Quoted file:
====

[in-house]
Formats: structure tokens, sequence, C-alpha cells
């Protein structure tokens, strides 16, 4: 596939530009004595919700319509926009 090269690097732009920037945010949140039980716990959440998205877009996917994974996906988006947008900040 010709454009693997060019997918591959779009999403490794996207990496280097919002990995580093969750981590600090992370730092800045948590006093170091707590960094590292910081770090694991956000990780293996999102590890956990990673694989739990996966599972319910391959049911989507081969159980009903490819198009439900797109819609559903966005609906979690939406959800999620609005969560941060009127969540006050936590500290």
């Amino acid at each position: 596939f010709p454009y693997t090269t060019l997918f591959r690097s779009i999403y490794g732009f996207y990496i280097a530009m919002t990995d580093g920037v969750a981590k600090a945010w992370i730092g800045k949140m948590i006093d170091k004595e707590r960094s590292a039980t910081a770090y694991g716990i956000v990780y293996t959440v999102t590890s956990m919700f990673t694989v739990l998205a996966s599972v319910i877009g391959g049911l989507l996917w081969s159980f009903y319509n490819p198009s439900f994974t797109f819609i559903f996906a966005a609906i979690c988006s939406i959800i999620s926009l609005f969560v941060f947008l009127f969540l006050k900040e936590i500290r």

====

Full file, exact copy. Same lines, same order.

[in-house]
Formats: structure tokens, sequence, C-alpha cells
């Protein structure tokens, strides 16, 4: 596939530009004595919700319509926009 090269690097732009920037945010949140039980716990959440998205877009996917994974996906988006947008900040 010709454009693997060019997918591959779009999403490794996207990496280097919002990995580093969750981590600090992370730092800045948590006093170091707590960094590292910081770090694991956000990780293996999102590890956990990673694989739990996966599972319910391959049911989507081969159980009903490819198009439900797109819609559903966005609906979690939406959800999620609005969560941060009127969540006050936590500290």
């Amino acid at each position: 596939f010709p454009y693997t090269t060019l997918f591959r690097s779009i999403y490794g732009f996207y990496i280097a530009m919002t990995d580093g920037v969750a981590k600090a945010w992370i730092g800045k949140m948590i006093d170091k004595e707590r960094s590292a039980t910081a770090y694991g716990i956000v990780y293996t959440v999102t590890s956990m919700f990673t694989v739990l998205a996966s599972v319910i877009g391959g049911l989507l996917w081969s159980f009903y319509n490819p198009s439900f994974t797109f819609i559903f996906a966005a609906i979690c988006s939406i959800i999620s926009l609005f969560v941060f947008l009127f969540l006050k900040e936590i500290r």